Depending upon where you live, training outside can get quite uncomfortable in the winter and, in some places, downright dangerous. Whether you like to maintain your daily walking or running schedule, or you go outside for sports training and calisthenics, winter weather can affect you in several ways.
Depending on what you are training for, you either will want to use gear to be more comfortable or use the cold as a form of gut check to help prepare for cold-weather training, winter racing or sporting events. Do not be stupid and try to challenge yourself by getting wet in below-freezing temperatures, especially if you're wearing shorts and a T-shirt.
Below are some tips, recommend gear and ways to acclimate yourself for lower temperatures, darkness and slippery conditions:
1. Acclimate: If you continue to stay outside throughout the fall and into the beginning of winter, you will find that a steady transition of runs, rucks or outdoor calisthenics workouts is much easier with which to cope. Going from 80-degree days and 30-degree days is not the ideal transition. But if each week, you can be outside when the weather drops into the 60s, 50s and 40s, it makes training when it drops into the 30s much more manageable. In time, though, we can get used to the cold and still maintain high levels of fitness.
2. Extremity protection: A good pair of gloves, shoes or boots, socks and cap will help you with areas that quickly start to go numb or feel the pain of overexposure in the weather. It helps to avoid puddles when running or doing calisthenics on the ground. Having water-resistant clothing can help you when you cannot help yourself. Some of my go-to winter gear includes the following:
- Backpack: I enjoy rucking more than running in the winter, as it just feels safer when in the dark and in sub-freezing temperatures. The pack also keeps the backside warm and your cardio intensity is much less, so pain in the throat and lungs is decreased significantly. Winter is a great time to add in rucking to your training.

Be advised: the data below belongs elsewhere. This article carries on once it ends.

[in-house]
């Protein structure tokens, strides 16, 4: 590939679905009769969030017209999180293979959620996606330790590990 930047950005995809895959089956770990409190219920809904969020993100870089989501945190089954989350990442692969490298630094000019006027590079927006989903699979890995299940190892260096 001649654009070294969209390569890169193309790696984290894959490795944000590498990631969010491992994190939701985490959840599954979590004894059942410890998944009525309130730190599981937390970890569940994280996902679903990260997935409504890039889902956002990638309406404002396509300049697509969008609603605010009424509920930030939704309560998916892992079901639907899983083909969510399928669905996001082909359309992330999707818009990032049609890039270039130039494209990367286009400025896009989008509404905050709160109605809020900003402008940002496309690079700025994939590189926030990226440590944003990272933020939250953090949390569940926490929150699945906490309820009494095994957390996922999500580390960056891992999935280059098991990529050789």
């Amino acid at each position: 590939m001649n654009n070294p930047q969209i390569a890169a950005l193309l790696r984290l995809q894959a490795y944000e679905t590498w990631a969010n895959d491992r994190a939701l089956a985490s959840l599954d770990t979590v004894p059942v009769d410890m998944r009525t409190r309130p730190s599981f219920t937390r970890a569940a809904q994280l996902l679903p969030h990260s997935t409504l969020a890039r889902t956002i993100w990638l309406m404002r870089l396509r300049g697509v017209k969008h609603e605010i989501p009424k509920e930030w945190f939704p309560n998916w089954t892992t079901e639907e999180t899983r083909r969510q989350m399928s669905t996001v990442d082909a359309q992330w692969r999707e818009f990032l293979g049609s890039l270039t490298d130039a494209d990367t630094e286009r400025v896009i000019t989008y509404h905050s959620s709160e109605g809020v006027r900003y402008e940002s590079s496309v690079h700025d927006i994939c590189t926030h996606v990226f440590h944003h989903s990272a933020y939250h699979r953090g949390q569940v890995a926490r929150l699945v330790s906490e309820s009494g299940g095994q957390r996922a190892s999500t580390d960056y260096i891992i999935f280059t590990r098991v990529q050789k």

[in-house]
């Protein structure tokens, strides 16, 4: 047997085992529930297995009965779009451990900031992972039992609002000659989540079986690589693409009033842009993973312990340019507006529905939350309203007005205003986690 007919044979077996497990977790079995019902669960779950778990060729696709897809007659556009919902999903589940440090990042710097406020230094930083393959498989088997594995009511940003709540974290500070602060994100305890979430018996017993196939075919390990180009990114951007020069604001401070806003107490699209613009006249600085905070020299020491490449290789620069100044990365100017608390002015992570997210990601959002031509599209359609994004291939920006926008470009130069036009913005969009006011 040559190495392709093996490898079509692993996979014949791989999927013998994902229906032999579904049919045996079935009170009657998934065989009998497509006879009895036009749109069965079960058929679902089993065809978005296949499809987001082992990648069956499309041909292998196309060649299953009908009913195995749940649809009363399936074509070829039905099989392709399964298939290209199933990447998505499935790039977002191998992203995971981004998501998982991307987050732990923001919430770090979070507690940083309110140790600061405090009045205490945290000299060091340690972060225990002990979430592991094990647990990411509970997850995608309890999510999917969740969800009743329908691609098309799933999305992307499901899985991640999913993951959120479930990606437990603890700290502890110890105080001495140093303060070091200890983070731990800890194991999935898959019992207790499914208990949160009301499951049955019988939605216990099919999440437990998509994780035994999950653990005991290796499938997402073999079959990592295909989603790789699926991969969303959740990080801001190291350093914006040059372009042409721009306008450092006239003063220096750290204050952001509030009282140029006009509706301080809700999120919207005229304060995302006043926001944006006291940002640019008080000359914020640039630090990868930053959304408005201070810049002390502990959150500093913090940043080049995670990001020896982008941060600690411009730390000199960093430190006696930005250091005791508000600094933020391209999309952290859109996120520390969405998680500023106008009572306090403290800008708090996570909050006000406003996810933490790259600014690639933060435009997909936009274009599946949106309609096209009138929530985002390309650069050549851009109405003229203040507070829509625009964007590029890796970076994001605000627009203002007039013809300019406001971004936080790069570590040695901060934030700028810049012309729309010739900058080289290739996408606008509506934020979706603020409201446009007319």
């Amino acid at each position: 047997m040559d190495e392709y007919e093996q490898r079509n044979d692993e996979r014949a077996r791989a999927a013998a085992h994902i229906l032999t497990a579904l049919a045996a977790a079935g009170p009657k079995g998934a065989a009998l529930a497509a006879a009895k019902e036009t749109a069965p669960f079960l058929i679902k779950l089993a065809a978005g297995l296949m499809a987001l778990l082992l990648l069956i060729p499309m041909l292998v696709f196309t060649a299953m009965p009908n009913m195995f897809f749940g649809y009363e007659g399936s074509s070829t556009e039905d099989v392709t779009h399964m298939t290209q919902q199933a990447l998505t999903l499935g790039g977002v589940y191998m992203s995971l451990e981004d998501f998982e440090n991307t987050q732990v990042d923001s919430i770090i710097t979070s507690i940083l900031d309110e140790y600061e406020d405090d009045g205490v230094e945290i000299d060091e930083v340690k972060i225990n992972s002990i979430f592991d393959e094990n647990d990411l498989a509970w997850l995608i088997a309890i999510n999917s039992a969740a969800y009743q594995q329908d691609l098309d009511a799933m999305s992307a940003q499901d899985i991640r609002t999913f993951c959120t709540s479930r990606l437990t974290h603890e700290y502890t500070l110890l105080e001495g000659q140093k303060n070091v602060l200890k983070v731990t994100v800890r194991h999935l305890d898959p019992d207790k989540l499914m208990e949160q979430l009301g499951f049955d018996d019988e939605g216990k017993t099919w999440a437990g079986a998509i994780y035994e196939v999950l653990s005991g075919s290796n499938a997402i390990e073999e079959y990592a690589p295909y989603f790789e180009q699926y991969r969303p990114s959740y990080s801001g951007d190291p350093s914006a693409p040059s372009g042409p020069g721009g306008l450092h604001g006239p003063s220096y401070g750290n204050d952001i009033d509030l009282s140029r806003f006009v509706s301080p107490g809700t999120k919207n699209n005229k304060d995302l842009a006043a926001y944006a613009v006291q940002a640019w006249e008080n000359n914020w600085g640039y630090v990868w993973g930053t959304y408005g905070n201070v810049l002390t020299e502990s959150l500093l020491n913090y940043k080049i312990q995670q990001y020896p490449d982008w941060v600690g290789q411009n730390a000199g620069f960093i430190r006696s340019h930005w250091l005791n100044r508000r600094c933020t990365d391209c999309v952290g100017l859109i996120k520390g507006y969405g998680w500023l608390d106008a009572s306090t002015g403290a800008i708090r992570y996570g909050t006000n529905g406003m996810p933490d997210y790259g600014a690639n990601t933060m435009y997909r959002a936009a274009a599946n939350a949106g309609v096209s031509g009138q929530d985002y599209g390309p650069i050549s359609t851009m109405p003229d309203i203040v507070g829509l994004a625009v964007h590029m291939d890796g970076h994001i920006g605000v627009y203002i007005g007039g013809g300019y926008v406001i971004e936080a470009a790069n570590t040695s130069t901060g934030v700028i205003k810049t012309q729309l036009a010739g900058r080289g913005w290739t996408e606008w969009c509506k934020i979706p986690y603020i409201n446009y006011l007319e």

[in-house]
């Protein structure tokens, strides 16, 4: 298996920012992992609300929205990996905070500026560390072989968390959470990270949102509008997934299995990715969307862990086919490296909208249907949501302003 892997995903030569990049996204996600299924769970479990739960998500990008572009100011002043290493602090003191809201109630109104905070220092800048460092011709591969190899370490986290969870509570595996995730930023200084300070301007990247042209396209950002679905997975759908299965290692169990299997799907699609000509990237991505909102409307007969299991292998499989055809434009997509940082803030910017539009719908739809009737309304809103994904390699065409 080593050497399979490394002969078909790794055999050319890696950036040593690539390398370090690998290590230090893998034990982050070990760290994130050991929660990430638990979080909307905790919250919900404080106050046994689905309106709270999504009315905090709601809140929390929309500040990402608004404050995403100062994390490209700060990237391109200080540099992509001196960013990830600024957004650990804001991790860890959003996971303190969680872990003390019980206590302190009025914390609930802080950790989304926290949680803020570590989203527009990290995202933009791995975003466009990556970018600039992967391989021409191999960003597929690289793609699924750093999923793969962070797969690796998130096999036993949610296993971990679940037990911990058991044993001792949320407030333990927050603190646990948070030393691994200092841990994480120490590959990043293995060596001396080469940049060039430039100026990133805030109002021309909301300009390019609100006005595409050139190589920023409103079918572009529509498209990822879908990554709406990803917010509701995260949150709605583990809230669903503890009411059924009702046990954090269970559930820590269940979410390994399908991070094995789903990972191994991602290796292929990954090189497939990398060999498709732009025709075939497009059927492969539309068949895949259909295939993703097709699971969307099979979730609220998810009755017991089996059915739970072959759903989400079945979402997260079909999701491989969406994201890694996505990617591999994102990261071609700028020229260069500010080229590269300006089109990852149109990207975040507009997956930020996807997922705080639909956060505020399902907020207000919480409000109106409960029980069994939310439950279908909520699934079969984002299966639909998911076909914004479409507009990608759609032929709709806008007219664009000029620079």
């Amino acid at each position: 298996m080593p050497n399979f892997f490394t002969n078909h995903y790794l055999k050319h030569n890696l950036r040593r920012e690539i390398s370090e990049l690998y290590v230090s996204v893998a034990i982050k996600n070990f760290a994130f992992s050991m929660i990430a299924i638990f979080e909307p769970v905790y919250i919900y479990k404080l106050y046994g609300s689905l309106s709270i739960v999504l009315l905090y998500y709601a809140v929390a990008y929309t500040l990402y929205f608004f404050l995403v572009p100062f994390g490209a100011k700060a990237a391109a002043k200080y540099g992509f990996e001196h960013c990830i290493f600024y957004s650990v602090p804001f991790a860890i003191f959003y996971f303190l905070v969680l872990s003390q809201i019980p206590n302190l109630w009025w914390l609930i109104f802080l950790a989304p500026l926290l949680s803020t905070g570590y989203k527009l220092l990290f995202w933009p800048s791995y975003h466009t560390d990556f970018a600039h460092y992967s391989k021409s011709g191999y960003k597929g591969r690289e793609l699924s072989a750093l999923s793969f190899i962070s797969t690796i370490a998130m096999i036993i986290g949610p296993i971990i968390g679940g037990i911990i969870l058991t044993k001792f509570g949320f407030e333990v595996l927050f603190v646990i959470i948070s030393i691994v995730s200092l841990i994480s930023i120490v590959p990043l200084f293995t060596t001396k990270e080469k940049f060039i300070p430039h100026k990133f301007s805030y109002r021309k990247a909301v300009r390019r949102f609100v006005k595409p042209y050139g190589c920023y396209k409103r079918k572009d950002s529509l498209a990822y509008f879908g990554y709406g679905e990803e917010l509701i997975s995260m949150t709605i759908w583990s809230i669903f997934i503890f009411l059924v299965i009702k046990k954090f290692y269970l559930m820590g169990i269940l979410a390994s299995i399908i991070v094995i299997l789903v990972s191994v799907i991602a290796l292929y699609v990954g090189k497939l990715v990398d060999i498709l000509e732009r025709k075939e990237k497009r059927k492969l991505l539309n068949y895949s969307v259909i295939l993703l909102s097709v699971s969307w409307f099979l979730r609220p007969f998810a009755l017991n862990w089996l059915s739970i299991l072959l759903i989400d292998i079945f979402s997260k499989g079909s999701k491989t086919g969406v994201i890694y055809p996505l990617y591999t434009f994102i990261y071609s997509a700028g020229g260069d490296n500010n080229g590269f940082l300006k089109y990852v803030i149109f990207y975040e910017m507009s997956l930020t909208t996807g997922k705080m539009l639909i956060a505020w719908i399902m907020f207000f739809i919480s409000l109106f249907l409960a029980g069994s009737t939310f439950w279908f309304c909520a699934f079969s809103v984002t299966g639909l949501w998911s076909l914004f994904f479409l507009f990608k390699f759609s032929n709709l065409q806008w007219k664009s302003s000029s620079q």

- Gloves: Depending on what you need to do with your hands during your outdoor activity, you could go with typical flight gloves, gardening gloves with latex insulation or thicker Thinsulate gloves.
- Socks: I like to wear two pairs of socks. The pair against my skin is a thin polyester/rayon blend, and the outer is a thicker wool/cotton blend such as those made by Drymax.
- Shoes/boots: You need to stay dry when the temperatures are just above freezing and have solid traction when ice is forming at or below freezing temperatures. Products like Yaktrax that slip on over your shoes or actual cleats to run on icy paths can help if you must train in these conditions. I recommend finding a treadmill in these conditions or waiting for the warmest time of the day to run, in case the temperature changes drastically between sunrise and sunset.
- Head and face protection: Don't forget that any exposed skin should have sunscreen or moisturizer applied, as the dry cold can cause pain and irritation. However, you also can protect your head and face using a full face mask (balaclava or ski mask) when it gets really cold and you still prefer to run outside.
3. Stay bright: Run in the winter on bike paths, sidewalks or other places where you will see road traffic; most people will run before or after work or school. It is typically dark at these times. When the days are their shortest, you should have light or very reflective clothing to avoid faster-moving vehicles. A reflective belt or hat, shirt or head lamp are great illuminators for winter runners.
4. Layer: Even your mom knows this one. When you go out in the cold for any activity, make sure you have layers of shirts, underpants and footwear. Compression tights also provide a helpful layer for warmth and support. If you can get some wicking type of clothing against your skin, layer that with thick fleece or wool clothing. The other layer should be more of a thinner windbreaker-type material, depending upon your movement speed and/or the wind speed that day.
The key to training outdoors in the winter is to work smarter, not harder. There is no reason why you can't dress normally with minimal winter clothing for short periods of time, but if you are exposed for greater than 30 minutes in typical winter weather, it is not recommended to pack light.
One of the rules of the outdoors is: Pack light, freeze at night. It applies to running, too.
Stew Smith is a former Navy SEAL and fitness author certified as a Strength and Conditioning Specialist (CSCS) with the National Strength and Conditioning Association. Visit his Fitness eBook store if you're looking to start a workout program to create a healthy lifestyle. Send your fitness questions to email@example.com.
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